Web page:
The idea that “making the world better” is apolitical shows Snowden is still naive and credulous. The toolmakers of the global technological community may have good intentions. They may be motivated by thoughts of the benefits they are bringing to humanity. They may also be motivated by profit and ideology.
How a better world is constituted, in any case, is an ethical and moral question beyond the ken of their meta-data, and in direct conflict with the ethical ‘principles’ demonstrated by their business models.
“Making the world better” can be apolitical only in terms of each individual’s actions. It cannot be apolitical for giant corporations whose tools are designed to deceive users into acts of self harm: A system of fools.
Politics is the very essence of social media and the control of access to information.
Politics, noun. A strife of interests masquerading as a contest of principles. The conduct of public affairs for private advantage.
And, in ways Bierce couldn’t imagine – conducting private affairs for public advantage. Affecting elections for example.
Snowdon’s NSA is simply the government instantiation of the Facebook/Google/Twitter business models. They are all dedicated to making their subjects “better.”
“The urge to save humanity is almost always a false front for the urge to rule.”
-H. L. Mencken
Order with intent is the model practiced by authoritarians for “your own good,” public or private, from de Blasio to Google.
So, I’ll close with some relevant Friedrich Hayek quotations on good intentions, control of information, collectivist ethics, and the limits of knowledge: All of which apply to government and to the massive private enterprises whose control of information and manipulation of public opinion Hayek couldn’t imagine:
“Everything which might cause doubt about the wisdom of the government or create discontent will be kept from the people. The basis of unfavorable comparisons with elsewhere, the knowledge of possible alternatives to the course actually taken, information which might suggest failure on the part of the government to live up to its promises or to take advantage of opportunities to improve conditions–all will be suppressed. There is consequently no field where the systematic control of information will not be practiced and uniformity of views not enforced.”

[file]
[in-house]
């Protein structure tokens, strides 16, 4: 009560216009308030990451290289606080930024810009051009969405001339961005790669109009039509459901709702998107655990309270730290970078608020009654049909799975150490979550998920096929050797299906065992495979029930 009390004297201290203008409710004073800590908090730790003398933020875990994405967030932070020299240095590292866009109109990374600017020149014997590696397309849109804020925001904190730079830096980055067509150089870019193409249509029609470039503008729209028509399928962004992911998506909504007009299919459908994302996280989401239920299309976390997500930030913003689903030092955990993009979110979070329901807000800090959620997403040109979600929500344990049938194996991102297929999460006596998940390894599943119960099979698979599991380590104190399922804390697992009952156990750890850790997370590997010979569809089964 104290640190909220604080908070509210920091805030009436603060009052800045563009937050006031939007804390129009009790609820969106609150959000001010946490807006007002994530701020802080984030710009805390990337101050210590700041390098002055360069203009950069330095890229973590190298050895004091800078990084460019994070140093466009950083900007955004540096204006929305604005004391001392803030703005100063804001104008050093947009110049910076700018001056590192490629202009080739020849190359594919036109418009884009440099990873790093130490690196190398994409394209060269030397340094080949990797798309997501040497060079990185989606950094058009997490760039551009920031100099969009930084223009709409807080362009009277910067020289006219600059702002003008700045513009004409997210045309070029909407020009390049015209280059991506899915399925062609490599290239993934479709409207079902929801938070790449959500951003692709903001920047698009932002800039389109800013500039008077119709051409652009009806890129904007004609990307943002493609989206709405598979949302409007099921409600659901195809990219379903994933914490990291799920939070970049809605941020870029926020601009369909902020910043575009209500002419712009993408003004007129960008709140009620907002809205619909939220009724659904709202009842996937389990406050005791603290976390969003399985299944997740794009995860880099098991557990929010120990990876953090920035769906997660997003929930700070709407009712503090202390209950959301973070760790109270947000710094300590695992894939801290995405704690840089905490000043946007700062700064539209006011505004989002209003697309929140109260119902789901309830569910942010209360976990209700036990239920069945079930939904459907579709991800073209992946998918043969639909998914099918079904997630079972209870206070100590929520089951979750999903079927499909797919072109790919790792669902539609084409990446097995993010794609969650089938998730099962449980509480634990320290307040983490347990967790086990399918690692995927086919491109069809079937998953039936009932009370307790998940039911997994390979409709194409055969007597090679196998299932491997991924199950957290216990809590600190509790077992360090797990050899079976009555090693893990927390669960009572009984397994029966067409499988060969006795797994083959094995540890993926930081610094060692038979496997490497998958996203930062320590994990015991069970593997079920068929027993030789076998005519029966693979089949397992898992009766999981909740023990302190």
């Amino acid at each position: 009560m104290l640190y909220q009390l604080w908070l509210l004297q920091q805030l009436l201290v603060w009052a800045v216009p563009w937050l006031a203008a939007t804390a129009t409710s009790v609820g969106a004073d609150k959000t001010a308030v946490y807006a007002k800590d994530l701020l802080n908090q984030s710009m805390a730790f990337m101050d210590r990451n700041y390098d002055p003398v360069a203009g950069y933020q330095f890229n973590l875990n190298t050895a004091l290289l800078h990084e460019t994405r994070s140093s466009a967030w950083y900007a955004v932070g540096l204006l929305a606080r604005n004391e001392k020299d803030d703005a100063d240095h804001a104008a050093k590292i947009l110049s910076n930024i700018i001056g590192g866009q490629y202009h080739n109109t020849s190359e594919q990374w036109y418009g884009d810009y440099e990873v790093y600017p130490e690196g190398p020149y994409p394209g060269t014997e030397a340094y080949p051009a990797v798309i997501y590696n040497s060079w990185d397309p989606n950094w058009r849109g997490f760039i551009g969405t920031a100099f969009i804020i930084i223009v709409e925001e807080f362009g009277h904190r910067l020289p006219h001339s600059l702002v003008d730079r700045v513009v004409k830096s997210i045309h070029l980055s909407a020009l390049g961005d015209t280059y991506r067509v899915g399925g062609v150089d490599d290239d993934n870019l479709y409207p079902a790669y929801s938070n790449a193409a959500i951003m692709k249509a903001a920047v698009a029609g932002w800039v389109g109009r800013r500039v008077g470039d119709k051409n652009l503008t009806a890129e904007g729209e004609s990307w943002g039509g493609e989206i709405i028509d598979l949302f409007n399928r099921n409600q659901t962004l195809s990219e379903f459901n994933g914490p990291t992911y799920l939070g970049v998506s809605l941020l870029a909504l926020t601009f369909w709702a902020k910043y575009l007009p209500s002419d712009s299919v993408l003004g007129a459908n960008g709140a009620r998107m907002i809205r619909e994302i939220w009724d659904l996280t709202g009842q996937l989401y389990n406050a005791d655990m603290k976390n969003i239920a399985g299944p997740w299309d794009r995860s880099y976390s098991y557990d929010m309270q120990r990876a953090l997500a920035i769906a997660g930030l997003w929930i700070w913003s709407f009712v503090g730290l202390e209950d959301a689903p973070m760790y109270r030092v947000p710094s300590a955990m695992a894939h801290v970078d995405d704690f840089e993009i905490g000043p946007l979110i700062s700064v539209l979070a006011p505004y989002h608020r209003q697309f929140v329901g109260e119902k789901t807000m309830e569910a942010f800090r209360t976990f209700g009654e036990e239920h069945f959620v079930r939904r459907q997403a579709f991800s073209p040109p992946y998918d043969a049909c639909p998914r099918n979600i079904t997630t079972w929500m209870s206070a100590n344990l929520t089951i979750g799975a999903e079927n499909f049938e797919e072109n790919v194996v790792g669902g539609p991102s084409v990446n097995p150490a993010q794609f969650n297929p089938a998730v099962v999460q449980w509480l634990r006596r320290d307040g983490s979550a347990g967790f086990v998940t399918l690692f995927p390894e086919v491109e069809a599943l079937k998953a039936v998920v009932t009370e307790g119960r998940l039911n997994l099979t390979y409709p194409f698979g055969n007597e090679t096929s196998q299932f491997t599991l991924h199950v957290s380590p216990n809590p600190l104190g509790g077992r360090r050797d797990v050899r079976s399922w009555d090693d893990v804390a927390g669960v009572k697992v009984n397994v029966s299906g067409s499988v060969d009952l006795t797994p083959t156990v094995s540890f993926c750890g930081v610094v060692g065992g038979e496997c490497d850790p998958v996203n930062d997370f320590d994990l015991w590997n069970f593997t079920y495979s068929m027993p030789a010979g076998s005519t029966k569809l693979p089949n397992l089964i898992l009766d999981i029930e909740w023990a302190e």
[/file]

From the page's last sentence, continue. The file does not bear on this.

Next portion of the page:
“Our freedom of choice in a competitive society rests on the fact that, if one person refuses to satisfy our wishes, we can turn to another. But if we face a monopolist we are at his absolute mercy. And an authority directing the whole economic system of the country would be the most powerful monopolist conceivable…it would have complete power to decide what we are to be given and on what terms. It would not only decide what commodities and services were to be available and in what quantities; it would be able to direct their distributions between persons to any degree it liked.”
“All political theories assume, of course, that most individuals are very ignorant. Those who plead for liberty differ from the rest in that they include among the ignorant themselves as well as the wisest. Compared with the totality of knowledge which is continually utilized in the evolution of a dynamic civilization, the difference between the knowledge that the wisest and that the most ignorant individual can deliberately employ is comparatively insignificant.”
“To act on behalf of a group seems to free people of many of the moral restraints which control their behaviour as individuals within the group.”
“The idea of social justice is that the state should treat different people unequally in order to make them equal.”